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Servant of the Lord

NULL vs 0


44 posts in this topic

NULL specifies intent.

There are also a few edge cases (especially on embedded hardware) where 0 != (void*)0 and the automatic conversion doesn't quite work right.
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I'm using [font=courier new,courier,monospace]0[/font] even though my compiler supports [font=courier new,courier,monospace]nullptr[/font], and every single time I have a bad conscience (knowing that [font=courier new,courier,monospace]nullptr [/font]is the correct-correct thing to use). However, [font=courier new,courier,monospace]0[/font] is quick to type, and it's an idiom I've gotten used to during the years. The C++ standard makes the conversion from a zero literal to the null pointer of a type well defined too, so meh... one cannot even argue that it's wrong to use [font=courier new,courier,monospace]0[/font]. Actually, it's quite correct.

[font=courier new,courier,monospace]NULL [/font]on the other hand has two properties that turn me off. It's a macro, and it's an all-caps name. I really, really, really hate reading all-caps text.
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Zero (0). Because [url="http://www.stroustrup.com/bs_faq2.html#null"]what would Stroustrup do[/url]? Edited by smr
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0 because I never know what header has the definition for NULL. I know it's a lame argument, but it's true. Then I read that Stroustrup prefers 0 also, so 0 it is.

Also, it doesn't really matter much for how I write code these days. For the most part I only use null pointers to pass them to functions like time(), or some Unix system calls.
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[font=times new roman,times,serif]NULL all the way. My thoughts:[/font]

[font=times new roman,times,serif]NULL [i]does[/i] imply intent in a way that is far superior to 0. It is clean, concise, and like its C roots, is consistent with macro naming conventions. It is much easier to accidentally create ambiguity with 0 as in the OP's example. While I agree that "nullptr" might also adequately solve the semantic problem, it is redundant to NULL's precedent, longer to type, and doesn't stand out as much. Also, it is not supported everywhere yet--and while I appreciate that that means you should get a better compiler, why do we even need a new keyword when we already have one?[/font]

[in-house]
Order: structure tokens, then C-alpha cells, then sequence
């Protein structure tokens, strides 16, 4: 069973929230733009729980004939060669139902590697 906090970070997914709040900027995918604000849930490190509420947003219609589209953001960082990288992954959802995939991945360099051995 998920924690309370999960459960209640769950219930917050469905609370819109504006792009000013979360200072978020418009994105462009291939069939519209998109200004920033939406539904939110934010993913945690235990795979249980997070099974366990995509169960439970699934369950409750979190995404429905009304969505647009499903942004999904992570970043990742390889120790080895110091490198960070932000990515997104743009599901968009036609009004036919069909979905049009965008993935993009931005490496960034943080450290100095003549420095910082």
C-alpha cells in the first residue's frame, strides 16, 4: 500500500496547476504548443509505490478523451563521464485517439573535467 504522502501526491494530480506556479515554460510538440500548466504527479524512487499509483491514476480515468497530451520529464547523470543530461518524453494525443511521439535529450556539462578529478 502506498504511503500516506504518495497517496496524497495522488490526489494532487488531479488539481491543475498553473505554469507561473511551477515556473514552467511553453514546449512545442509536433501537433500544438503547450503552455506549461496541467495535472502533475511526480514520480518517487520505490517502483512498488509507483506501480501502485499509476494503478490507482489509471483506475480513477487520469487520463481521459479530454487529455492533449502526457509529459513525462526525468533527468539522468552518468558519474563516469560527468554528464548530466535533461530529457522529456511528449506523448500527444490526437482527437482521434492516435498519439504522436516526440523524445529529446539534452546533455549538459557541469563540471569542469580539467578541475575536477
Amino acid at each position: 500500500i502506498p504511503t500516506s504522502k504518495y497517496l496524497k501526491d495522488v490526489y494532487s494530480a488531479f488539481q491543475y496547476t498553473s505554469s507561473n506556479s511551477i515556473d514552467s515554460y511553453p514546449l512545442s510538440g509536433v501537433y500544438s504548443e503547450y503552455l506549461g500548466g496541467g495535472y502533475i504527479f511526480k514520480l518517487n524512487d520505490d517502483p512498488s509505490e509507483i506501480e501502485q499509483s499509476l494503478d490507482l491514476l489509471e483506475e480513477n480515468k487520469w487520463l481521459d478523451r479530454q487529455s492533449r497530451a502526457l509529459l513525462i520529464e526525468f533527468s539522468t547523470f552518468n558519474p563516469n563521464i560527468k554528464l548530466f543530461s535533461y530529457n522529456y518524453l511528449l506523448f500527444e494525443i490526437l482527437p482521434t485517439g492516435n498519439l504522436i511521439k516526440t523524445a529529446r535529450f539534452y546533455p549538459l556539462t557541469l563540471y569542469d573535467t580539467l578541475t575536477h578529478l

[font=times new roman,times,serif]As a macro, it can easily be changed for platform-specific purposes, and does not incur the overhead of a full variable, even with a crappy compiler. I suppose pathologically contrived macro redefinitions could cause a problem, but this could be solved in C++ by making NULL a keyword instead of a macro--[i]not[/i] making a completely [i]new[/i] keyword that does exactly the same thing.[/font]

[font=times new roman,times,serif]Further, macros are not inherently evil. When used incompetently, sure, they can cause many many problems. But macros were [i]invented[/i] to make coding easier and more understandable. Whether using macros to write most of your code is good practice is a different argument, but in the case of NULL it's basically what macros were invented [i]for[/i]--"to abstract away magic numbers without additional runtime overhead".[/font]

[font=times new roman,times,serif]C and C++ are different languages, but there's no fundamental reason why they should be more different than they need to be. Regularly, I write small modules in C, refactoring into C++ when a more elaborate design becomes necessary. NULL and nullptr serve the same purpose, so why can't we use the one that everyone already uses? Using nullptr implies that tons of perfectly good, readable code would need to get rewritten to handle the new standard--unless of course NULL and nullptr end up coexisting side-by-side, which would be [i]worse[/i].[/font]